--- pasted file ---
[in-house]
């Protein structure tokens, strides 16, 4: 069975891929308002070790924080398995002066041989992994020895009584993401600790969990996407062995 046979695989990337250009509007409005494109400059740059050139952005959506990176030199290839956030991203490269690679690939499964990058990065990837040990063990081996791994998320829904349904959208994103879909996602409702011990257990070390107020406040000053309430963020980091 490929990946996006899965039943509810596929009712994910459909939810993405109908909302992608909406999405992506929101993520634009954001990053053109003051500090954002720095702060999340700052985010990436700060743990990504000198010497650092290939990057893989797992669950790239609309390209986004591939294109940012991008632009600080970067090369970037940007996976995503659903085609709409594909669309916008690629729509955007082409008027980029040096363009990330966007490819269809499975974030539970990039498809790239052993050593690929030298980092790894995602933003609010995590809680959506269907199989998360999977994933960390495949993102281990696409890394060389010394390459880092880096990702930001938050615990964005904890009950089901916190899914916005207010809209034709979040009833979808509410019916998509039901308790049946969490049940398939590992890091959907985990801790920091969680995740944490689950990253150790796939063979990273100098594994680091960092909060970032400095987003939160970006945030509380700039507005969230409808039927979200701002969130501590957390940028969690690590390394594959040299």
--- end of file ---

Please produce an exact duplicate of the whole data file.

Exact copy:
[in-house]
């Protein structure tokens, strides 16, 4: 069975891929308002070790924080398995002066041989992994020895009584993401600790969990996407062995 046979695989990337250009509007409005494109400059740059050139952005959506990176030199290839956030991203490269690679690939499964990058990065990837040990063990081996791994998320829904349904959208994103879909996602409702011990257990070390107020406040000053309430963020980091 490929990946996006899965039943509810596929009712994910459909939810993405109908909302992608909406999405992506929101993520634009954001990053053109003051500090954002720095702060999340700052985010990436700060743990990504000198010497650092290939990057893989797992669950790239609309390209986004591939294109940012991008632009600080970067090369970037940007996976995503659903085609709409594909669309916008690629729509955007082409008027980029040096363009990330966007490819269809499975974030539970990039498809790239052993050593690929030298980092790894995602933003609010995590809680959506269907199989998360999977994933960390495949993102281990696409890394060389010394390459880092880096990702930001938050615990964005904890009950089901916190899914916005207010809209034709979040009833979808509410019916998509039901308790049946969490049940398939590992890091959907985990801790920091969680995740944490689950990253150790796939063979990273100098594994680091960092909060970032400095987003939160970006945030509380700039507005969230409808039927979200701002969130501590957390940028969690690590390394594959040299």